March 2021 - Rector's Ramblings

Portrait picture of Andrew Doye in the gardenAs I am typing these words, I sit listening to the background accompaniment of Radio 3.   It is a lonely business, today, sitting down to compose something for the magazine.  I am glad of the radio station’s company and consolation.  It helps.   It settles my spirit.

There are some among us who couldn’t proceed to work without music  -  I suspect my dentist is included.   Yet, not everybody finds it an amenable accompaniment.    I wonder: does it inspire you and set your juices flowing?  Or is it unwelcome distraction?    We vary in our needs, and our resourcing.

In fact, as I know, it has to be wordless music for me; and preferably that with which I am relatively unfamiliar.  Otherwise, I begin to sing, and to be swayed by the lyrics, and cannot keep my mind on the task at hand.   I begin to pay more attention to the familiar sounds and rhythms and cadences than I do to my own creative purpose.    And, for all the misleading introduction to this Article, I am amongst those who more often work in silence for that very reason.

Prayer, as a task, challenges us similarly.   

There are those of us whose very way into that discipline is best guided by music: devotional, or otherwise.    This unlocks our hearts and souls; sets flowing the receptivity that is so necessary to deep prayer.   

In contrast, I have always numbered myself amongst those who need silence; who lap it up, and return it, outwards; finding calm in quietness; finding myself.

It is not my purpose to promote one manner of prayer over any other.   Actually what I would say is ‘know yourself’, in and amid your hope to ‘know God’.     And immediately I am struck by the pretentiousness of the very concept of ‘knowing God’.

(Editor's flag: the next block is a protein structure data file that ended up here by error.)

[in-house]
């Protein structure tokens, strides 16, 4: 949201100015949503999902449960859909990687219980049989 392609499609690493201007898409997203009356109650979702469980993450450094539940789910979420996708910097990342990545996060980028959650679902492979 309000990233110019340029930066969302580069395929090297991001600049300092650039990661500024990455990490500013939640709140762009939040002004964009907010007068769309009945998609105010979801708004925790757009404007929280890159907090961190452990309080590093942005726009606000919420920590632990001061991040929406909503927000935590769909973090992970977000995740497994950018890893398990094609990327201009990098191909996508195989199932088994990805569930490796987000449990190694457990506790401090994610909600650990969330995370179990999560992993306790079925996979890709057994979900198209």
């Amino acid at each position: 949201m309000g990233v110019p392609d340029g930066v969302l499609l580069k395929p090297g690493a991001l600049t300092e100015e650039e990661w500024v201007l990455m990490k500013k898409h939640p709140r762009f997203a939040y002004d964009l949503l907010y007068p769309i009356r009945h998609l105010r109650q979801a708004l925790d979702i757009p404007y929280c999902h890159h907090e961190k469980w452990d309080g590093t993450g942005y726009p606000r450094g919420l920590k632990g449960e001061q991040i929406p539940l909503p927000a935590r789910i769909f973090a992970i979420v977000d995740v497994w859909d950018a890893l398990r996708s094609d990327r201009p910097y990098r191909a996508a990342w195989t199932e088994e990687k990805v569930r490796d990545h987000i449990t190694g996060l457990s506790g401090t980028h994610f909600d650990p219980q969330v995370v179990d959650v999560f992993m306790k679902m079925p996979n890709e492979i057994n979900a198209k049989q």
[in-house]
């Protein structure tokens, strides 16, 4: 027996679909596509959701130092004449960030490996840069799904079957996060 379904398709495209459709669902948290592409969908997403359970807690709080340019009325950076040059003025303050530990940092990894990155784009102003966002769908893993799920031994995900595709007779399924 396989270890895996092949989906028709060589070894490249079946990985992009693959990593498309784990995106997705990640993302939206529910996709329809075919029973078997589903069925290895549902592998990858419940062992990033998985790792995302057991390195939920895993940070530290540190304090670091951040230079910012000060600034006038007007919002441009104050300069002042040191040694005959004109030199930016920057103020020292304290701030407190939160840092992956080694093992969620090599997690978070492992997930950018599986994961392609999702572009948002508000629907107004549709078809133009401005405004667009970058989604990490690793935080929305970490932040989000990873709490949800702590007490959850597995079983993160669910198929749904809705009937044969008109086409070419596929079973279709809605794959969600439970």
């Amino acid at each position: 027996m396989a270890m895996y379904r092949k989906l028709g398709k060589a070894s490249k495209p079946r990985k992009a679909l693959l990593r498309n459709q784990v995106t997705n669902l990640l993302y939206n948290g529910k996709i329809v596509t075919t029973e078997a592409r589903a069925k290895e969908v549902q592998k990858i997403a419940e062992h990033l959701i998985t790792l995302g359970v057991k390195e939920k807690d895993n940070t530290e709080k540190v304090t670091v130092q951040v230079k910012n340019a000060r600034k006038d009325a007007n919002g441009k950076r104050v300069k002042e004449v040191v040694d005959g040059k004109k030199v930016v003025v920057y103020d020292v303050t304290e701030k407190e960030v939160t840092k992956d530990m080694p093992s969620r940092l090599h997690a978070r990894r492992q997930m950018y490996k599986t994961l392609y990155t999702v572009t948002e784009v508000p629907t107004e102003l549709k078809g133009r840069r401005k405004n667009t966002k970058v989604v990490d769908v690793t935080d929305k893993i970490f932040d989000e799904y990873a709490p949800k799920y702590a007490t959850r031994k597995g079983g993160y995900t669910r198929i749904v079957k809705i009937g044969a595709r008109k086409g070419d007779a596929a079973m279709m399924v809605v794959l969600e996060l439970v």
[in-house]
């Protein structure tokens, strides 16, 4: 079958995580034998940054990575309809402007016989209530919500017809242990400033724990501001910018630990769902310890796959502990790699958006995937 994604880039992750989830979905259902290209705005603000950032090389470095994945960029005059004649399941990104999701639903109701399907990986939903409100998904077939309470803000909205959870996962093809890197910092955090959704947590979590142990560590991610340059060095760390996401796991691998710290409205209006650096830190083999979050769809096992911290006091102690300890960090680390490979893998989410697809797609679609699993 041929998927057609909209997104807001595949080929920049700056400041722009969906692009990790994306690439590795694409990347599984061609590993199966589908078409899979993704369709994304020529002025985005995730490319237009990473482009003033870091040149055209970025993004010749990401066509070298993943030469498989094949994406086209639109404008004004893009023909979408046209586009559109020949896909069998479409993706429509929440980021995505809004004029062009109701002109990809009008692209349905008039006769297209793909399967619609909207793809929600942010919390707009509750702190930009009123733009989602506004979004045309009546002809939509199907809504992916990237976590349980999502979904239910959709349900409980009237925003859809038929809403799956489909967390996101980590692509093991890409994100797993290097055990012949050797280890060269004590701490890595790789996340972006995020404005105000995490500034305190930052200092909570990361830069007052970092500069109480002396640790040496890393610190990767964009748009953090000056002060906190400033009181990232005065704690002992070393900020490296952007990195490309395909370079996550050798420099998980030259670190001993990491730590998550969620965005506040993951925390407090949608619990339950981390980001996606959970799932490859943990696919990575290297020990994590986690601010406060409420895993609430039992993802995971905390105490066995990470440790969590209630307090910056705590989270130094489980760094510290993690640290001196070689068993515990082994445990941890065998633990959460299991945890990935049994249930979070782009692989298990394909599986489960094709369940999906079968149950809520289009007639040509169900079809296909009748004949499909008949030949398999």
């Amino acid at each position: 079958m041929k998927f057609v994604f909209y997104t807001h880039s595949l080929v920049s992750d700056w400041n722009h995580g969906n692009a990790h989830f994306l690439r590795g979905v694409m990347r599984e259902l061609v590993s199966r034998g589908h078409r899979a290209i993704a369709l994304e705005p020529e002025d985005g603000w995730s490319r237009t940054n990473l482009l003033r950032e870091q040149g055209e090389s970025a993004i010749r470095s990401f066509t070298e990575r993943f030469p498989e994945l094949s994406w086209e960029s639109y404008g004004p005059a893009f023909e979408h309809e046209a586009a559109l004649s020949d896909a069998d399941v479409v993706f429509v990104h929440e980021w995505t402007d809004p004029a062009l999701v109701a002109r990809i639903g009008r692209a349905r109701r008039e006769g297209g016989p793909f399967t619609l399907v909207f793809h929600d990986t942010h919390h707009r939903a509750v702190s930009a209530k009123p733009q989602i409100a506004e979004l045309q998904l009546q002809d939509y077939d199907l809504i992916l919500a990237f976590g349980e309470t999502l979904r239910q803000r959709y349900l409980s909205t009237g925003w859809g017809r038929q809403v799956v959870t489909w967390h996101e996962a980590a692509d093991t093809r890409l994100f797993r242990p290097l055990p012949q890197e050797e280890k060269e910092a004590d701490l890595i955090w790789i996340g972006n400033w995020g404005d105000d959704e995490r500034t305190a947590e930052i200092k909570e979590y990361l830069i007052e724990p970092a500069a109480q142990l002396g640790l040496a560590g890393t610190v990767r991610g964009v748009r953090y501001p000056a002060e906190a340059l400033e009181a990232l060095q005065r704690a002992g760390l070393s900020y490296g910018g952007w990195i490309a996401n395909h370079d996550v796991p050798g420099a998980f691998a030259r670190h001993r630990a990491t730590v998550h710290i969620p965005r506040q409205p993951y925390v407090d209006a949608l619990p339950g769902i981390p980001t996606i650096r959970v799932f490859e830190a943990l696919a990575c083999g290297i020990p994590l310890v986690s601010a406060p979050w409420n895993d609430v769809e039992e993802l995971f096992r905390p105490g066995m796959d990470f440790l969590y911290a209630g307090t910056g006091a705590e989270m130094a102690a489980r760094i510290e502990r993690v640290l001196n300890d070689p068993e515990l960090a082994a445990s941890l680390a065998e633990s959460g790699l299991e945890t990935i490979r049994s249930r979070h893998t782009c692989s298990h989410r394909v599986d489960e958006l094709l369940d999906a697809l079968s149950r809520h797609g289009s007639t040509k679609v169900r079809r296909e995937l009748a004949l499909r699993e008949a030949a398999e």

Prayer and contemplation are deeply precious, at all times.   Lent is no different here; but it is a decent, acceptable thing that we let our attention be drawn to the theme of our ongoing spirituality.   

Resort to ‘the wilderness’  -  whatever that might mean for each of us personally  -  is perhaps one way of allowing attention to that part of our existence which we call prayer.   For most of us, especially this Lent, a geographical wilderness is not possible.  Nonetheless, we can find some time and space.   Maybe, here, wherever you find your wilderness, can be a place of discovery.  

Discovery of those ignored concerns and stirrings: otherwise pushed to the margins or buried out of reach by alternative preoccupations.
Discovery of self: who we really are; why we are living the chaotic lives we often allow; whereabouts love is to be found in our hearts.
Discovery of prayer: a resting, and a sitting (as on a seaside bench); an inner conversation of the gentlest kind (wreathed in love); a ‘rhythm of being’ that we are invited to recognise, and cultivate (that deeper breathing of the soul).

It’s not confined to Lent, of course; but this season is an open invitation to take a stock-check.    And, however you best do that (with music or silence; visual encouragement or eyes gently closed); however you conceive and practise prayer; to listen in to yourself, in listening also unto God.

It’s a special time.    I wish you well.

Andrew Doye               

Rector


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